The problem with bailouts is that they allow companies with either poor economics or weak financial structures to compete on a more level playing field with stronger competitors. The bailouts are like a subsidy which gives an unfair leg up on competitors via government largesse. Many political leaders recognize this, as we saw during late 2008′s competitive auto company bailouts as the Swedes and Germans complained about the US auto bailouts. Ford (NYSE:F) could legitimately complain about unfair competition with GM and Chrysler since it never received a bailout.
Now, we are witnessing the same dynamic in the Eurozone as a number of banks have become addicted to the ECB’s lending facilities, giving them cheap access to capital despite their continued loss-making operations. In Spain, BBVA has started to complain about this, noting that the cajas can offer high savings rates to depositors despite continued losses only because of the government subsidy.
Below is my translation of excerpts from an El Pais story on the issue:
Not a day passes without some financial executive opining on the speed of financial restructuring of the cajas and the war for deposits. Tuesday was Emilio Botin, chairman of Santander, and yesterday Ángel Cano, CEO of BBVA.
This executive called for a "level-playing field" by early 2011 where everyone plays the same game. "It is unacceptable that a loss-making entity, which has received public money, can make deposit campaigns for 4% [interest], generating more losses for the institution. It’s something that the rest of us do not do with our own money, much less if it is public funds" he said.
Cano said that between March and September, the company had picked up 12 billion [euros] from the competition. So far BBVA has said it did not need to pay more for deposits because it has excess liquidity. However, yesterday, the CEO explained what they have done to "protect" their customers. "It has been an advantage that we have reached this war one and a half later because our margins have deteriorated less than competitors," he argued. What is not said is if they have let profitable customers go.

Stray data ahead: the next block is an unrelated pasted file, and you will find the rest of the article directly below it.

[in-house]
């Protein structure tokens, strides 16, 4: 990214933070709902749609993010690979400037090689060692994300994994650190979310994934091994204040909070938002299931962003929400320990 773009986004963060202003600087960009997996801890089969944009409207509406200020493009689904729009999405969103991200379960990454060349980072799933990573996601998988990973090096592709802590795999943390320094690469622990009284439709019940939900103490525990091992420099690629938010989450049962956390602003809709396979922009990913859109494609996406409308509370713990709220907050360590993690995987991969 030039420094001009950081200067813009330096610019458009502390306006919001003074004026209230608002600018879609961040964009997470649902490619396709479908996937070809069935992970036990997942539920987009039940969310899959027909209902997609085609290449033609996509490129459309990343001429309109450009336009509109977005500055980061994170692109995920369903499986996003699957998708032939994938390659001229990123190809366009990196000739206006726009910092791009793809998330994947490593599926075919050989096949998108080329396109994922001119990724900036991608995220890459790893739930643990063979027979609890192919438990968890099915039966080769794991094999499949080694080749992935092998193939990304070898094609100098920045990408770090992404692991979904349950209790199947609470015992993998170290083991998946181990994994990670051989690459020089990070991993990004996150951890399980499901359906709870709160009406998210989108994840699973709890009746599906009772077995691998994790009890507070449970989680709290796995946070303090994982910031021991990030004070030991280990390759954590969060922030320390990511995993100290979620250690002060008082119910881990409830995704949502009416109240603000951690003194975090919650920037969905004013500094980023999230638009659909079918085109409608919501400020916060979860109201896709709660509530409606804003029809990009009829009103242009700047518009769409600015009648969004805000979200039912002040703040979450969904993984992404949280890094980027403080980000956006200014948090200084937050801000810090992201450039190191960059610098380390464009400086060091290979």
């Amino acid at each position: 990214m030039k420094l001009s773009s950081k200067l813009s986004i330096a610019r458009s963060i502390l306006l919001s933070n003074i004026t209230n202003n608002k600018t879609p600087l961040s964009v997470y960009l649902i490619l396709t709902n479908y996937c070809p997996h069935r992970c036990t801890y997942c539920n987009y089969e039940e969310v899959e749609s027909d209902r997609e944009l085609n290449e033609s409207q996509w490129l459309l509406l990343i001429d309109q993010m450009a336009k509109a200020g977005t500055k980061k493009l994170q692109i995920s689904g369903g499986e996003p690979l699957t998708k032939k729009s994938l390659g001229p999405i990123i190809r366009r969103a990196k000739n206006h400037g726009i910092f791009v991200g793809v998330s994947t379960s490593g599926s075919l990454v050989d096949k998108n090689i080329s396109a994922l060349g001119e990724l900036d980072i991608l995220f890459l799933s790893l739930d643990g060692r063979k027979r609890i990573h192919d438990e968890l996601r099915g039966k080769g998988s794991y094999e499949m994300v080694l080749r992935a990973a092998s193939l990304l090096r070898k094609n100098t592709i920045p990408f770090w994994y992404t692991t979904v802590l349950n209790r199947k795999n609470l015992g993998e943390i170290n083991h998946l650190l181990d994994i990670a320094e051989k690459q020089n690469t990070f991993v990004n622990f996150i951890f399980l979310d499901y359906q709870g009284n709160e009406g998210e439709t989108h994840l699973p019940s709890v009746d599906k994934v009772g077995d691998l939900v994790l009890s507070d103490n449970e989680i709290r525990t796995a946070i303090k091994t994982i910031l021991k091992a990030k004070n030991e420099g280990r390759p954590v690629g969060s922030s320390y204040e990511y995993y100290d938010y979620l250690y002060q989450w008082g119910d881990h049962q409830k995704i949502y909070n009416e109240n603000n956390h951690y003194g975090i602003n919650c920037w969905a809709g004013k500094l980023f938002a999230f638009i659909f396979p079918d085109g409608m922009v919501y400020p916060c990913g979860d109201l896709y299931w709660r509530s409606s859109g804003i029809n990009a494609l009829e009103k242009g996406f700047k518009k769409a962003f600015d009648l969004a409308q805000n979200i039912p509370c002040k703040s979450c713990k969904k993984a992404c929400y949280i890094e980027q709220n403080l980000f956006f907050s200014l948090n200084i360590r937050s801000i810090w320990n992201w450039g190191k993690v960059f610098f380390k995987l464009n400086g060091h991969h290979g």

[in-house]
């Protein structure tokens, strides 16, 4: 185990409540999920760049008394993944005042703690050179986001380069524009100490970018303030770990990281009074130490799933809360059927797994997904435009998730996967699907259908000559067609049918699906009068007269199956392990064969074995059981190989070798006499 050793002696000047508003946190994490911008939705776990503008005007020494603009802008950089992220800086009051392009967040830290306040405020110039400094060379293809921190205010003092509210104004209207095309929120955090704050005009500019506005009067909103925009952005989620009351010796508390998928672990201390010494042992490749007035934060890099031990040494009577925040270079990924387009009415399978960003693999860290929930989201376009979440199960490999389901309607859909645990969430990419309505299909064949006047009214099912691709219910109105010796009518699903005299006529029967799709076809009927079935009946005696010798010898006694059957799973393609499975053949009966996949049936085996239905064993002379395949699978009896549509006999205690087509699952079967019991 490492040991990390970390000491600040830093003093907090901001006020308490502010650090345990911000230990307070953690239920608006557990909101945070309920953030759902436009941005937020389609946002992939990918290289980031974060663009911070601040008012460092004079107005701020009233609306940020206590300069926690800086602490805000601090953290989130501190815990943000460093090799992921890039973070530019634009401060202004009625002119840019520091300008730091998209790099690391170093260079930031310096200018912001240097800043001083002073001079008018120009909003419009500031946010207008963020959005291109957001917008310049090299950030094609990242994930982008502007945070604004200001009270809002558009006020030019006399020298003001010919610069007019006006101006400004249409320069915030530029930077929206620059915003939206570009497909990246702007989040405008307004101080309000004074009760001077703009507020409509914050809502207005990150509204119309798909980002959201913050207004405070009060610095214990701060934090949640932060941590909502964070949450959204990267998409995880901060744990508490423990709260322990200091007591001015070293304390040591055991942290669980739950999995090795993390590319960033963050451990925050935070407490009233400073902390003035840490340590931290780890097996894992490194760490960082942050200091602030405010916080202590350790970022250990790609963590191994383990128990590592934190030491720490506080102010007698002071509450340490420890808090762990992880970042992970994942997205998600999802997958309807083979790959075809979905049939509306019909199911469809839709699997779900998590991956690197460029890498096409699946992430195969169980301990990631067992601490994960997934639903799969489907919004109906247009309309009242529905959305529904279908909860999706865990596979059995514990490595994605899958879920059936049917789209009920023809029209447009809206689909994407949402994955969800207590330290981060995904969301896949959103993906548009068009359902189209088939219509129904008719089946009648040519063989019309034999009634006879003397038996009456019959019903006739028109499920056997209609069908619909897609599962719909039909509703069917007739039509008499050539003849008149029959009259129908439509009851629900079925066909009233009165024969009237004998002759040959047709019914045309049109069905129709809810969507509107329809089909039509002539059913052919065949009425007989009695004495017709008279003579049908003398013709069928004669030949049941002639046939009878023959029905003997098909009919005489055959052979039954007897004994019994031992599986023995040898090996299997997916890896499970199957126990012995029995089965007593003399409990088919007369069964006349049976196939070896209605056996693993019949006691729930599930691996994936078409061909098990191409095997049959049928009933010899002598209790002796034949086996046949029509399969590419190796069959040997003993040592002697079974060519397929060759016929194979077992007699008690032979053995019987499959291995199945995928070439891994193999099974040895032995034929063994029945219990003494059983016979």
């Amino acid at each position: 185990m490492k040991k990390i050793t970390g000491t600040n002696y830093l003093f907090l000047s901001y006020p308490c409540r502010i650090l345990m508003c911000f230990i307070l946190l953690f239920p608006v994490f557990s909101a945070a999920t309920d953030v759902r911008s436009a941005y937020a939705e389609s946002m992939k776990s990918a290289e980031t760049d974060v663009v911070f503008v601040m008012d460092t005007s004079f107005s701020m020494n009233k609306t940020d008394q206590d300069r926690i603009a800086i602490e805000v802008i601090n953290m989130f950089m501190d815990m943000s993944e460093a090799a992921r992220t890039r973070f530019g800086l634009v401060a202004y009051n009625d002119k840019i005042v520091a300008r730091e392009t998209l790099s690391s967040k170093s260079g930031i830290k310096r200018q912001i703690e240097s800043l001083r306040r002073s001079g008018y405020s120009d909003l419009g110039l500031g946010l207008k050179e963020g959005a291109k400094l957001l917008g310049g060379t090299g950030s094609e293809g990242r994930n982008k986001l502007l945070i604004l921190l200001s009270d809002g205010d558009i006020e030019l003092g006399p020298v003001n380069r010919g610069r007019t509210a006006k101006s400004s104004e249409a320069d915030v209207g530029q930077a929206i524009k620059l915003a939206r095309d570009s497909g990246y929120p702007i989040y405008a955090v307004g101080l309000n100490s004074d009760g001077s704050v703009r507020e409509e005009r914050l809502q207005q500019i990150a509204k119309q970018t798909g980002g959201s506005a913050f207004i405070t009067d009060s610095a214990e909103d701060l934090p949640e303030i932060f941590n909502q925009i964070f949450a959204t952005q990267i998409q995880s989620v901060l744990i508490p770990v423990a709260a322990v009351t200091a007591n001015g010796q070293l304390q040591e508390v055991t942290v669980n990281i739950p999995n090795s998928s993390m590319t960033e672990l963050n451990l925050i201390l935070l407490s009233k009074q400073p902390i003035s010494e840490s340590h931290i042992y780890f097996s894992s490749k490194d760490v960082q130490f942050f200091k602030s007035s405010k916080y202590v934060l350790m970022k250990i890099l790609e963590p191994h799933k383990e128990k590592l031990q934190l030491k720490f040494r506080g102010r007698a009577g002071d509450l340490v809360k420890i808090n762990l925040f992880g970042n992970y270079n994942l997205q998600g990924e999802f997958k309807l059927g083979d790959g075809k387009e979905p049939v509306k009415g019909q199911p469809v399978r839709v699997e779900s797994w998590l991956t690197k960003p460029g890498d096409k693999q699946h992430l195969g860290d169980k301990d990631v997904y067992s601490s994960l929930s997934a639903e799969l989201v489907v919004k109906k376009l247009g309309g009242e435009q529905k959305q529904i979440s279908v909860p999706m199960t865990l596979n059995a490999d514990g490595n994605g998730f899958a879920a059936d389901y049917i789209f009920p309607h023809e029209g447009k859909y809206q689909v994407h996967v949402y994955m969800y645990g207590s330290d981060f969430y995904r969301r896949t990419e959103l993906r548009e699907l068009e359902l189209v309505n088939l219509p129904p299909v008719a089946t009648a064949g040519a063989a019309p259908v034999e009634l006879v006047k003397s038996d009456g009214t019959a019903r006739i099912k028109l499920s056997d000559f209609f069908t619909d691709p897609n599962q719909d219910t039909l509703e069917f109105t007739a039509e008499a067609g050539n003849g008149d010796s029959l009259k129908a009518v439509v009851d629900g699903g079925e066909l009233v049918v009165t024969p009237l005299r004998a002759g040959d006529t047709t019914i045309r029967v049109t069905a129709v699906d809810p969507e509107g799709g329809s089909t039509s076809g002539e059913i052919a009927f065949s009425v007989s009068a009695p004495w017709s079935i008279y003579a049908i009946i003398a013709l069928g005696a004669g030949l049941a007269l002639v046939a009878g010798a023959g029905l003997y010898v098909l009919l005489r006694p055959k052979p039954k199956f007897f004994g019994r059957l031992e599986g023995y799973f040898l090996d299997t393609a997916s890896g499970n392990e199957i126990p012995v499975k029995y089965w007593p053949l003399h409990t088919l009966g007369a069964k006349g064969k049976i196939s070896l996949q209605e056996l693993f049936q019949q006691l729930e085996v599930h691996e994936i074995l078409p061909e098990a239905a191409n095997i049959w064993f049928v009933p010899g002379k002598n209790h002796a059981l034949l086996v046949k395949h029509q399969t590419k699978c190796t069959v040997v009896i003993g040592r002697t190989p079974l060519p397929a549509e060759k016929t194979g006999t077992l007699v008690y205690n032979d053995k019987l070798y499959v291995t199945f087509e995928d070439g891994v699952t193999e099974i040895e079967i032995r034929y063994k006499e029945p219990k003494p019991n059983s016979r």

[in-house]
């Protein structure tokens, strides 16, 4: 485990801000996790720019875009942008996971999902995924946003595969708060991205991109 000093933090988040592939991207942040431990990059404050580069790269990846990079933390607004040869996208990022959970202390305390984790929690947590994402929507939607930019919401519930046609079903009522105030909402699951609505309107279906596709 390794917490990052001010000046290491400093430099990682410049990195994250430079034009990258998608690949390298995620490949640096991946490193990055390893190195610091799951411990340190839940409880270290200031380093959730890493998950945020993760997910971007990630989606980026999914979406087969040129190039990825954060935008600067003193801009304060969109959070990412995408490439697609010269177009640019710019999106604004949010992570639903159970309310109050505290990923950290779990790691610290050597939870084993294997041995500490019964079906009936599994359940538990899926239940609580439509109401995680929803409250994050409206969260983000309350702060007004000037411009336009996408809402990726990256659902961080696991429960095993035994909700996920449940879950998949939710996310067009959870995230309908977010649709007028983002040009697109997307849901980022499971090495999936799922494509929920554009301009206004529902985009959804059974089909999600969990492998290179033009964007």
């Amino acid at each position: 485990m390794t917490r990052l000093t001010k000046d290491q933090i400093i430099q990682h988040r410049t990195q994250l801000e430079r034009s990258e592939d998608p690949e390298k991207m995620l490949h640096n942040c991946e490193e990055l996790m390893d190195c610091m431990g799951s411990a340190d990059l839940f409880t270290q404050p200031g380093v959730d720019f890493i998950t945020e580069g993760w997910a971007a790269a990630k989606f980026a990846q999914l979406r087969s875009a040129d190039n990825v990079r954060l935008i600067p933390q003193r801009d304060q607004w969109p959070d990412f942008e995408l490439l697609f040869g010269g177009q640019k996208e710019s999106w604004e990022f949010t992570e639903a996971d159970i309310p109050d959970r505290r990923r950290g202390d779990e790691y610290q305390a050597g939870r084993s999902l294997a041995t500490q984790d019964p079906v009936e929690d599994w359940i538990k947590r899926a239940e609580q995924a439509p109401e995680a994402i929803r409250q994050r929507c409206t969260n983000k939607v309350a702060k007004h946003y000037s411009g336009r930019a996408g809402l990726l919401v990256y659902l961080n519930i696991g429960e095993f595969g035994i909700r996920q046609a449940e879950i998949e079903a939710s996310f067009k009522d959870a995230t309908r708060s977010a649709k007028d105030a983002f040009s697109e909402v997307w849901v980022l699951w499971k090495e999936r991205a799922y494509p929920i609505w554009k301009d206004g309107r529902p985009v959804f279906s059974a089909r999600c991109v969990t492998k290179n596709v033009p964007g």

This story reminds me of the Irish banks, which subsequent to the Irish state deposit guarantee began siphoning off British customer deposits by offering above-rate deposit yields (backed by the Irish state guarantee). Now that the Irish government has sustained massive losses in bailing out these very same banks, we can see that these uneconomic deposit rates are the result of a moral hazard – one which can end up costing taxpayers a lot of money.
Meanwhile in Spain, BBVA could earn 13% more in 2010 than in 2009 because they had taken less risk in the local Spanish housing market. This has allowed them and national rival Santander to expand beyond Spain into the US and the UK as other companies retrenched. The ECB has said it will stop the subsidy to easy credit-addicted euro banks in 2011. However, we can see that doing so will mean hard economic times for some, especially those loss-making entities on the European periphery, adding further to economic pressure there.
Source: El BBVA critica que las cajas con ayudas compitan perdiendo dinero – El Pais